Therefore, in ordinary circumstances, an individual is obligated to participate fully in the entire Mass making an offering of oneself to the Lord.  The person ought to be present from the very beginning until the very end of the Mass, giving full attention as best one can.  Such full participation and attention dispose the individual to receive Holy Communion.  Worthy reception of Holy Communion not only enables the individual to enter into communion with the Lord, but also binds that individual in a communion of faith and love with the other members of the Church.

Never, in ordinary circumstances, do we isolate the reception of Holy Communion from the rest of the Mass.  The Church grants the permission of receiving Holy Communion twice in one day to meet those situations of a person attending perhaps a wedding Mass and a funeral Mass on the same day, or attending the regular daily Mass and then some special Mass the same day; nevertheless, the stipulation is that the person attends the whole Mass in both instances.  Unfortunately, I have known individuals who on a daily basis just “pop” into Mass (even Masses) at the right time to receive Holy Communion and then leave before Mass concludes; it is almost like they are getting their “Jesus fix” for the day rather than worshiping God and wholeheartedly receiving the Blessed Sacrament.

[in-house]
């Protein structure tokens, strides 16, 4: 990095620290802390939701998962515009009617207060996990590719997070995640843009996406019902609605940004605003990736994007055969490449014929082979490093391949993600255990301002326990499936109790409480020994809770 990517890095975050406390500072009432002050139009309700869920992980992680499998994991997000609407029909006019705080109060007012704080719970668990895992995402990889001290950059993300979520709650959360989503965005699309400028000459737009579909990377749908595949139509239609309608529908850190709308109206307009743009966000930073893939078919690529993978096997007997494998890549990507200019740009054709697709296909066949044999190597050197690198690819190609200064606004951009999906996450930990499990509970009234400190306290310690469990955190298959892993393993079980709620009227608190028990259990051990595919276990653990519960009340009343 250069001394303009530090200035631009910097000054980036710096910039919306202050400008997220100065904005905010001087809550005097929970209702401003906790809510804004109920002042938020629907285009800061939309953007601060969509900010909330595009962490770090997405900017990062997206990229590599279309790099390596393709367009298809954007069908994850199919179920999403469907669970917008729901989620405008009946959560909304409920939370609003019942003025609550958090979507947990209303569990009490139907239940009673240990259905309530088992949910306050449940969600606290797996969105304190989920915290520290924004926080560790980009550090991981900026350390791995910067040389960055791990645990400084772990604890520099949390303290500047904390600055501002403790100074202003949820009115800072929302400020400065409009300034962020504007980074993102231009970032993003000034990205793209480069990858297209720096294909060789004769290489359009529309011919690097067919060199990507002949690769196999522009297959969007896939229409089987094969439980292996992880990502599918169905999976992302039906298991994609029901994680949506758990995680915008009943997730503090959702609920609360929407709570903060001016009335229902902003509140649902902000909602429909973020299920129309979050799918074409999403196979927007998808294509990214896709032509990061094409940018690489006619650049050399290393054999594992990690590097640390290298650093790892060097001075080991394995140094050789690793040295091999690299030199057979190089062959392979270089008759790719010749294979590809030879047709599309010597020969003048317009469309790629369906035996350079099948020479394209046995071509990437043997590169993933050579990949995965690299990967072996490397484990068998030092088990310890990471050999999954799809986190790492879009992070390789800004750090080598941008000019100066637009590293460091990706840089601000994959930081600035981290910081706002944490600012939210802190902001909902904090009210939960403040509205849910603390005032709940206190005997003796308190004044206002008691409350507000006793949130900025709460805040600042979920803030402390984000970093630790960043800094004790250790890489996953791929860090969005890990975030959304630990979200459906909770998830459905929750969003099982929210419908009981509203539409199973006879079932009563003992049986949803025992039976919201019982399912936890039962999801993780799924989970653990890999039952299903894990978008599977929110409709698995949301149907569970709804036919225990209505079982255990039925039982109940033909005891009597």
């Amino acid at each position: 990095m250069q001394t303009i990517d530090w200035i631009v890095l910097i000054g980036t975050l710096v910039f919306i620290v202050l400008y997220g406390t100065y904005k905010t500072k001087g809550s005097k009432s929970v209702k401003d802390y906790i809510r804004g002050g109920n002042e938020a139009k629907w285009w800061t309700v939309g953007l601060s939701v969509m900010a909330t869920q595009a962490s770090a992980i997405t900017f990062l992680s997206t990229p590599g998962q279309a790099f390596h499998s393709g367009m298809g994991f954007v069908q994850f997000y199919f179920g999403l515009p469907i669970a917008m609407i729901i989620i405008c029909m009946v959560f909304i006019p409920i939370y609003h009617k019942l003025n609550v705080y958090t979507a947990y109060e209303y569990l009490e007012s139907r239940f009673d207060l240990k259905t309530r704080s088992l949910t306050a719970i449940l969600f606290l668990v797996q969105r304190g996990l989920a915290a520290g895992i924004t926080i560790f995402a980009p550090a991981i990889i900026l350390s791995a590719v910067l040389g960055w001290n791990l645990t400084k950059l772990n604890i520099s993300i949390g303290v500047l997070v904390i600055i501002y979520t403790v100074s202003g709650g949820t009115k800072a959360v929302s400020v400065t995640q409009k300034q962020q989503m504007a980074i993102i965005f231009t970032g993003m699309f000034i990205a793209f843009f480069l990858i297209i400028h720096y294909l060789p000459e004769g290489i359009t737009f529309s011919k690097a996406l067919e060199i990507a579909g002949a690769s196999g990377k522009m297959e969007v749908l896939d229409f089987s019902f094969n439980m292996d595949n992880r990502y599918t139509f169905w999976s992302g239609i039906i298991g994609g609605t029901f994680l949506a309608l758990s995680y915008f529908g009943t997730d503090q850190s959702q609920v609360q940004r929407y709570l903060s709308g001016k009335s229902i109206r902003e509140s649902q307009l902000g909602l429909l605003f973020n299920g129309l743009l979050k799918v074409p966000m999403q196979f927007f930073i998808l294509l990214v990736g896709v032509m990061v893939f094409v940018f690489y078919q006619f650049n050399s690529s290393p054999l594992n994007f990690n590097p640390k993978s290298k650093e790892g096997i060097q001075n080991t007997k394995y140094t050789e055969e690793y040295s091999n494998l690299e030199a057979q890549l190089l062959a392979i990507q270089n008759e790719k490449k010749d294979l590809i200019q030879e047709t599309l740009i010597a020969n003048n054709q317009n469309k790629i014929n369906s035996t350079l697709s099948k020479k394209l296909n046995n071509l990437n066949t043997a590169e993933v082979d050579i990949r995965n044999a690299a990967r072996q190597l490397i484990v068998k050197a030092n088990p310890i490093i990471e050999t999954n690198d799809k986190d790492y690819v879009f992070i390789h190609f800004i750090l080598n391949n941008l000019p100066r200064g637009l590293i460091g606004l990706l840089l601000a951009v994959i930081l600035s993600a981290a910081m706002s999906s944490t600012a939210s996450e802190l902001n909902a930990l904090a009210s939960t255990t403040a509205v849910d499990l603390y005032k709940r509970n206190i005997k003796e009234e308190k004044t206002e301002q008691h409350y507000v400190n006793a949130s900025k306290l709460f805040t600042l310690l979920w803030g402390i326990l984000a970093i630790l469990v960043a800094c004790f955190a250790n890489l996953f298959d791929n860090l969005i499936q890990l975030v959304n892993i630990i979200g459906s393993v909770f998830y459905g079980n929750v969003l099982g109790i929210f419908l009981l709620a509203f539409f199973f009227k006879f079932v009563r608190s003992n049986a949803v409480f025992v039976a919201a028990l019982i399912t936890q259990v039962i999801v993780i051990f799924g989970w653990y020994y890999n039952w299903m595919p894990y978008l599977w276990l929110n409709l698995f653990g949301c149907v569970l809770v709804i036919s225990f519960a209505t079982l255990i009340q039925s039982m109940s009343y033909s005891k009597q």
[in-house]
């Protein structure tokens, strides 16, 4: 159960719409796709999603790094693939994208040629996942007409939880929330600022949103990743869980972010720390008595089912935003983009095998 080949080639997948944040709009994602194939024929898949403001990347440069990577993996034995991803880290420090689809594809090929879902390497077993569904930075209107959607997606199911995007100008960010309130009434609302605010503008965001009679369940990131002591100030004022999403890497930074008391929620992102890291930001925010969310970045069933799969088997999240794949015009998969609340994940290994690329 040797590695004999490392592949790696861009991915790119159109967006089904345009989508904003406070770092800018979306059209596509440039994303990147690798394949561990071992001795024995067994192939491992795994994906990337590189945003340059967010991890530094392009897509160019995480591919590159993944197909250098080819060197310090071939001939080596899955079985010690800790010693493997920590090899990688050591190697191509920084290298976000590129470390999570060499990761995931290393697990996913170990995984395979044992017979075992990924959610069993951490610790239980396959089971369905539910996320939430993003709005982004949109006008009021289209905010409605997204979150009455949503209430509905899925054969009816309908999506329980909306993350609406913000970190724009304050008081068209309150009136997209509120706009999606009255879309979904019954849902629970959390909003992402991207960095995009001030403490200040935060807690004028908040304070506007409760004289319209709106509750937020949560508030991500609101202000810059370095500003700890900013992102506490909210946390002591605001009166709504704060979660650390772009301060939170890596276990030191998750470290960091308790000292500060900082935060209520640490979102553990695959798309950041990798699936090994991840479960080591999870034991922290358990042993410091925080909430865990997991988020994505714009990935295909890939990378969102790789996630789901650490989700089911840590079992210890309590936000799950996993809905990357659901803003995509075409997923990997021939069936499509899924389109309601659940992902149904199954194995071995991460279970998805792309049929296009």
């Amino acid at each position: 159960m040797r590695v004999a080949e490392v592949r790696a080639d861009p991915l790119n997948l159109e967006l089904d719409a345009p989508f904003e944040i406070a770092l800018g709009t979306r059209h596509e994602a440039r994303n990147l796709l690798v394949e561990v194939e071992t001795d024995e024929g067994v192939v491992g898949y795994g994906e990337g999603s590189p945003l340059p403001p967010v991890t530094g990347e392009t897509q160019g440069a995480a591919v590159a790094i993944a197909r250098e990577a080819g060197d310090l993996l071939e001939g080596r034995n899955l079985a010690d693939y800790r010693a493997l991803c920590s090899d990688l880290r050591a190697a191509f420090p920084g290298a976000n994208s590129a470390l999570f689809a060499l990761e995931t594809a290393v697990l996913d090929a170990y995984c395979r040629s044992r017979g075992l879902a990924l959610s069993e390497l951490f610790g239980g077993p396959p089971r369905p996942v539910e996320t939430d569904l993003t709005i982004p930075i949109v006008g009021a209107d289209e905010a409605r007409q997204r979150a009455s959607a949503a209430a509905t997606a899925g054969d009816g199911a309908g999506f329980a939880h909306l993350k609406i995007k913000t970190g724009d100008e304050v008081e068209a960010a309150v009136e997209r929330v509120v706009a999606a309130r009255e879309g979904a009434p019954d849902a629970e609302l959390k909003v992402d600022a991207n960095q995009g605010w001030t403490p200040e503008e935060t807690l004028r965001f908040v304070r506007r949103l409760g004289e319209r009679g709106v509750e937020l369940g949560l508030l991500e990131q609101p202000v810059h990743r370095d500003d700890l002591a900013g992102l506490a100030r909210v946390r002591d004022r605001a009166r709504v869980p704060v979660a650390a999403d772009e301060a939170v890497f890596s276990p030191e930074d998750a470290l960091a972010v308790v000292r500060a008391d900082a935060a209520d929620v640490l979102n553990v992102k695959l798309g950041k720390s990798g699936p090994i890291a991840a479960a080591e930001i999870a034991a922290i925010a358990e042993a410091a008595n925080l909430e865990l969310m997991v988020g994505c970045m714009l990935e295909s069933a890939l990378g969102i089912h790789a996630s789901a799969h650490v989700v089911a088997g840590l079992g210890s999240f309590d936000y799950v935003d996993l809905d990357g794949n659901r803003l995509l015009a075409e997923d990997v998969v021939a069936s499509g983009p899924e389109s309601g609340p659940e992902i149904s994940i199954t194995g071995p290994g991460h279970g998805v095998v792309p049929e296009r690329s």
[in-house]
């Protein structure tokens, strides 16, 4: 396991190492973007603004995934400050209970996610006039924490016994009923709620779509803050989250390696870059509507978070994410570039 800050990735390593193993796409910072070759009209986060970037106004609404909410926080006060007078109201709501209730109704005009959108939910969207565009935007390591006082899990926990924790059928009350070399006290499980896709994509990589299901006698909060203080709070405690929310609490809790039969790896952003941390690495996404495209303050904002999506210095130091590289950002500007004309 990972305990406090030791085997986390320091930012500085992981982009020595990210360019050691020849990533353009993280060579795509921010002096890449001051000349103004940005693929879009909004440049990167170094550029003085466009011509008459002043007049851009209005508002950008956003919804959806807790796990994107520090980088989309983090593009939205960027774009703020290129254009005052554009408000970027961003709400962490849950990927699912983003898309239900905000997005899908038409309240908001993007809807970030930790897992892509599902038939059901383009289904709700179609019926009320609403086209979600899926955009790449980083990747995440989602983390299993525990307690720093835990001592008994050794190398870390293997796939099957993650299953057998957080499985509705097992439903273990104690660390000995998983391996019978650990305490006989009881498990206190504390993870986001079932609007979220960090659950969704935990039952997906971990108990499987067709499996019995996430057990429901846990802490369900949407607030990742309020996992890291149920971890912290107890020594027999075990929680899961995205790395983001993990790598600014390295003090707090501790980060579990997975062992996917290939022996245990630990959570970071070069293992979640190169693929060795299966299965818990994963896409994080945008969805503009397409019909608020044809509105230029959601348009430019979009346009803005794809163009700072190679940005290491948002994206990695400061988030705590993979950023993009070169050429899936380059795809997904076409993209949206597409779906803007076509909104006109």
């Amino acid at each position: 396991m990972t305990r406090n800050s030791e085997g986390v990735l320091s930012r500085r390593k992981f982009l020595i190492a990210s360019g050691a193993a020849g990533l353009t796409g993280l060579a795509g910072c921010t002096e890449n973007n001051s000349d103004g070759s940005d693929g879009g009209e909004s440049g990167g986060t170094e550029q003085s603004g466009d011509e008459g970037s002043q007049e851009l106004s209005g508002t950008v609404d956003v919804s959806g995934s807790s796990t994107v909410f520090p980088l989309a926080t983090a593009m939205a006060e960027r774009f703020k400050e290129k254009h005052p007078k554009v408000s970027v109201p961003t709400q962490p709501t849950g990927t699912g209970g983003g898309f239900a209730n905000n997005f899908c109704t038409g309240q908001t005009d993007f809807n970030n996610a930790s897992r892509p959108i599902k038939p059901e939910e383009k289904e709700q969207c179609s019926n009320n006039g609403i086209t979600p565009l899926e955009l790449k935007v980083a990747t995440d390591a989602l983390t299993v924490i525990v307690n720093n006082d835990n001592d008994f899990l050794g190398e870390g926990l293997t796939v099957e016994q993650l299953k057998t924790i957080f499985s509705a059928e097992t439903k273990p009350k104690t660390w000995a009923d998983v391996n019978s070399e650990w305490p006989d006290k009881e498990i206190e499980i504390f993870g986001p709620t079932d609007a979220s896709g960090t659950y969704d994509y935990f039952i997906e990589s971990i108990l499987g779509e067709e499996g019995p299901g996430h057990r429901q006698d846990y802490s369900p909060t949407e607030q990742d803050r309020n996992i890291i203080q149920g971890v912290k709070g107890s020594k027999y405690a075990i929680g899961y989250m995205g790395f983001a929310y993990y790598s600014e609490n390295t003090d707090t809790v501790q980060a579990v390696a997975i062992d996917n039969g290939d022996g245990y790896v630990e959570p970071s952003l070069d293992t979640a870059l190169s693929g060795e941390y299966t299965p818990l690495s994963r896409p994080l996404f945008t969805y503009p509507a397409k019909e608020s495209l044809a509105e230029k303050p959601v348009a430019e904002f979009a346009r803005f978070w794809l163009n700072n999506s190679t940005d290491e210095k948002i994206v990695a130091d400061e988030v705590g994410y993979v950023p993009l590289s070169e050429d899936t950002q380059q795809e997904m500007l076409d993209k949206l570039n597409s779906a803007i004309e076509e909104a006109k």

As qualified in Canon 921, §2, in those special circumstances when a person is in danger of death, then he may receive Holy Communion as viaticum along with Penance and Anointing of the Sick, even though he may have received twice already that day.  Another special circumstance arises when the person is confined in a hospital or homebound: here the person may receive outside the context of Mass, but would not receive more than once a day unless in danger of death.

Two other basic stipulations govern the reception of Holy Communion:  First, a person who is conscious of mortal sin must first make a sacramental confession and receive absolution.  If no legitimate opportunity exists for first going to confession, then a person may make an act of perfect contrition with the pledge to the Lord to go to Penance as soon as possible before receiving Holy Communion (Code of Canon Law, #916).

Second, a person must fast from food and drink (except water or medicine) for one hour beforehand (Code of Canon Law, #919).  However, the period of fast before receiving Holy Communion is reduced to “approximately one quarter of an hour” for those who are sick at home or at a hospital, those elderly confined to home or a nursing home, and those who care for these people and who are unable conveniently to observe the fast (Immensae Caritatis, 1973).

The Church in her prudence provides these laws to help us have a balanced spiritual life, avoiding extremes.  Just as the Church requires a person to receive Holy Communion at least once a year (the “Easter duty law”), so does the Church restrict the number of times we can receive a day.